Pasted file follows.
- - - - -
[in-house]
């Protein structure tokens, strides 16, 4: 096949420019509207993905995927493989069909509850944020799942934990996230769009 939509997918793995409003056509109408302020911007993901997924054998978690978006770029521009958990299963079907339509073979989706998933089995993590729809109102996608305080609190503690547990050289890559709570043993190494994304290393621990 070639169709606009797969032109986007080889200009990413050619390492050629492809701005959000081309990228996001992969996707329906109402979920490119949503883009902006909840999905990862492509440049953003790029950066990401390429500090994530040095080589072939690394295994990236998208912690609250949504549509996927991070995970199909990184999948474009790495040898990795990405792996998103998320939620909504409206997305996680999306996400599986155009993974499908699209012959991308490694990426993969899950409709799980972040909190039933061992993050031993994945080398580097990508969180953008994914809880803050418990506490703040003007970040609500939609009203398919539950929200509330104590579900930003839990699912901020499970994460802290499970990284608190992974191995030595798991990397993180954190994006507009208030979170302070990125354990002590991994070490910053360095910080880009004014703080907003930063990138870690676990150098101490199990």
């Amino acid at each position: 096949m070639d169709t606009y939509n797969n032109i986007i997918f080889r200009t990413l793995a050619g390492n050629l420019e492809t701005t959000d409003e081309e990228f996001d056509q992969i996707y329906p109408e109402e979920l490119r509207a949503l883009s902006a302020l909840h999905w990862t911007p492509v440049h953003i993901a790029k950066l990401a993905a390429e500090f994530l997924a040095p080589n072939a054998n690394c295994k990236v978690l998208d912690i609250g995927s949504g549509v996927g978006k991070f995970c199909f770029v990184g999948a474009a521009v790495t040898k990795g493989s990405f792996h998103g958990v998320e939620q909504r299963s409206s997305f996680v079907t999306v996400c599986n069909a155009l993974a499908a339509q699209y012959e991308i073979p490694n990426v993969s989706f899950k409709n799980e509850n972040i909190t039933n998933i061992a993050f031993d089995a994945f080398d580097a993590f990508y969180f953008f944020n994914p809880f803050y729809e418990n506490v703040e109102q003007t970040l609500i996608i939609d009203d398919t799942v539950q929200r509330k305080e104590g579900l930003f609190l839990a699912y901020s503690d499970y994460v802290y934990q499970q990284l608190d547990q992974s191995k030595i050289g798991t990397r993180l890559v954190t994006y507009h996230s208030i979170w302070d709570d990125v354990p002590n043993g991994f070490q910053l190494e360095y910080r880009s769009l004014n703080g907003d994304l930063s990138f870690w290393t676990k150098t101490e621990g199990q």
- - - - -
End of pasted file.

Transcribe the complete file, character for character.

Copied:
[in-house]
């Protein structure tokens, strides 16, 4: 096949420019509207993905995927493989069909509850944020799942934990996230769009 939509997918793995409003056509109408302020911007993901997924054998978690978006770029521009958990299963079907339509073979989706998933089995993590729809109102996608305080609190503690547990050289890559709570043993190494994304290393621990 070639169709606009797969032109986007080889200009990413050619390492050629492809701005959000081309990228996001992969996707329906109402979920490119949503883009902006909840999905990862492509440049953003790029950066990401390429500090994530040095080589072939690394295994990236998208912690609250949504549509996927991070995970199909990184999948474009790495040898990795990405792996998103998320939620909504409206997305996680999306996400599986155009993974499908699209012959991308490694990426993969899950409709799980972040909190039933061992993050031993994945080398580097990508969180953008994914809880803050418990506490703040003007970040609500939609009203398919539950929200509330104590579900930003839990699912901020499970994460802290499970990284608190992974191995030595798991990397993180954190994006507009208030979170302070990125354990002590991994070490910053360095910080880009004014703080907003930063990138870690676990150098101490199990």
């Amino acid at each position: 096949m070639d169709t606009y939509n797969n032109i986007i997918f080889r200009t990413l793995a050619g390492n050629l420019e492809t701005t959000d409003e081309e990228f996001d056509q992969i996707y329906p109408e109402e979920l490119r509207a949503l883009s902006a302020l909840h999905w990862t911007p492509v440049h953003i993901a790029k950066l990401a993905a390429e500090f994530l997924a040095p080589n072939a054998n690394c295994k990236v978690l998208d912690i609250g995927s949504g549509v996927g978006k991070f995970c199909f770029v990184g999948a474009a521009v790495t040898k990795g493989s990405f792996h998103g958990v998320e939620q909504r299963s409206s997305f996680v079907t999306v996400c599986n069909a155009l993974a499908a339509q699209y012959e991308i073979p490694n990426v993969s989706f899950k409709n799980e509850n972040i909190t039933n998933i061992a993050f031993d089995a994945f080398d580097a993590f990508y969180f953008f944020n994914p809880f803050y729809e418990n506490v703040e109102q003007t970040l609500i996608i939609d009203d398919t799942v539950q929200r509330k305080e104590g579900l930003f609190l839990a699912y901020s503690d499970y994460v802290y934990q499970q990284l608190d547990q992974s191995k030595i050289g798991t990397r993180l890559v954190t994006y507009h996230s208030i979170w302070d709570d990125v354990p002590n043993g991994f070490q910053l190494e360095y910080r880009s769009l004014n703080g907003d994304l930063s990138f870690w290393t676990k150098t101490e621990g199990q």